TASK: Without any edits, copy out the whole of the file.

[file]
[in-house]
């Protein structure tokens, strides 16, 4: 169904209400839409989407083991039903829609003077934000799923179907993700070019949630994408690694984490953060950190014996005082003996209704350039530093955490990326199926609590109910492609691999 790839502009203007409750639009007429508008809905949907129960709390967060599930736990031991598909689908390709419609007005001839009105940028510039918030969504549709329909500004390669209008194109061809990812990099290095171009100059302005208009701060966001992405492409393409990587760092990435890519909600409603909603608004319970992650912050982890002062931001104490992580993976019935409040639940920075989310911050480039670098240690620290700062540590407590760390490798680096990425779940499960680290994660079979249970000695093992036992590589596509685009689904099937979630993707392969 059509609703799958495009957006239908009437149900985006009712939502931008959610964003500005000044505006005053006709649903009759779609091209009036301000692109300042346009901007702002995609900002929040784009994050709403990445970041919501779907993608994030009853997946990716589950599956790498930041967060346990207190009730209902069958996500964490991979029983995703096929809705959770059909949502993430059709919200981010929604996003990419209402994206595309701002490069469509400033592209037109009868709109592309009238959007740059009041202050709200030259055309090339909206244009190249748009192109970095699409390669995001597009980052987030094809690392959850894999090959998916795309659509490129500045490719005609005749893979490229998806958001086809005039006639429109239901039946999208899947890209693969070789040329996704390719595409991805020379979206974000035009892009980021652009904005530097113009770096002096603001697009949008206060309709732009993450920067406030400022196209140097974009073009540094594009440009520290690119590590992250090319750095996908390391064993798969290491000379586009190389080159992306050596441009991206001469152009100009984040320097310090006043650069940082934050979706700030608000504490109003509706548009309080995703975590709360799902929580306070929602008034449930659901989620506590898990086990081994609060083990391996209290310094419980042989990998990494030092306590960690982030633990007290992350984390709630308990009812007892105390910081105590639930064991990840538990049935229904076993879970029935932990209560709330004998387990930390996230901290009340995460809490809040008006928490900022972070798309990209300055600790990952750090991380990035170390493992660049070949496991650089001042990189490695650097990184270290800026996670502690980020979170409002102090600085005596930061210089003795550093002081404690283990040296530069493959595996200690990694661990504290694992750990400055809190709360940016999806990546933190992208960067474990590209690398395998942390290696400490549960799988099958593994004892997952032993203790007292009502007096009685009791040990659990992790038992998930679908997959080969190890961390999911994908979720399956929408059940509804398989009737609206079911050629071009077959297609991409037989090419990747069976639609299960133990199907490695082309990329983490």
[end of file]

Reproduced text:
[in-house]
């Protein structure tokens, strides 16, 4: 169904209400839409989407083991039903829609003077934000799923179907993700070019949630994408690694984490953060950190014996005082003996209704350039530093955490990326199926609590109910492609691999 790839502009203007409750639009007429508008809905949907129960709390967060599930736990031991598909689908390709419609007005001839009105940028510039918030969504549709329909500004390669209008194109061809990812990099290095171009100059302005208009701060966001992405492409393409990587760092990435890519909600409603909603608004319970992650912050982890002062931001104490992580993976019935409040639940920075989310911050480039670098240690620290700062540590407590760390490798680096990425779940499960680290994660079979249970000695093992036992590589596509685009689904099937979630993707392969 059509609703799958495009957006239908009437149900985006009712939502931008959610964003500005000044505006005053006709649903009759779609091209009036301000692109300042346009901007702002995609900002929040784009994050709403990445970041919501779907993608994030009853997946990716589950599956790498930041967060346990207190009730209902069958996500964490991979029983995703096929809705959770059909949502993430059709919200981010929604996003990419209402994206595309701002490069469509400033592209037109009868709109592309009238959007740059009041202050709200030259055309090339909206244009190249748009192109970095699409390669995001597009980052987030094809690392959850894999090959998916795309659509490129500045490719005609005749893979490229998806958001086809005039006639429109239901039946999208899947890209693969070789040329996704390719595409991805020379979206974000035009892009980021652009904005530097113009770096002096603001697009949008206060309709732009993450920067406030400022196209140097974009073009540094594009440009520290690119590590992250090319750095996908390391064993798969290491000379586009190389080159992306050596441009991206001469152009100009984040320097310090006043650069940082934050979706700030608000504490109003509706548009309080995703975590709360799902929580306070929602008034449930659901989620506590898990086990081994609060083990391996209290310094419980042989990998990494030092306590960690982030633990007290992350984390709630308990009812007892105390910081105590639930064991990840538990049935229904076993879970029935932990209560709330004998387990930390996230901290009340995460809490809040008006928490900022972070798309990209300055600790990952750090991380990035170390493992660049070949496991650089001042990189490695650097990184270290800026996670502690980020979170409002102090600085005596930061210089003795550093002081404690283990040296530069493959595996200690990694661990504290694992750990400055809190709360940016999806990546933190992208960067474990590209690398395998942390290696400490549960799988099958593994004892997952032993203790007292009502007096009685009791040990659990992790038992998930679908997959080969190890961390999911994908979720399956929408059940509804398989009737609206079911050629071009077959297609991409037989090419990747069976639609299960133990199907490695082309990329983490």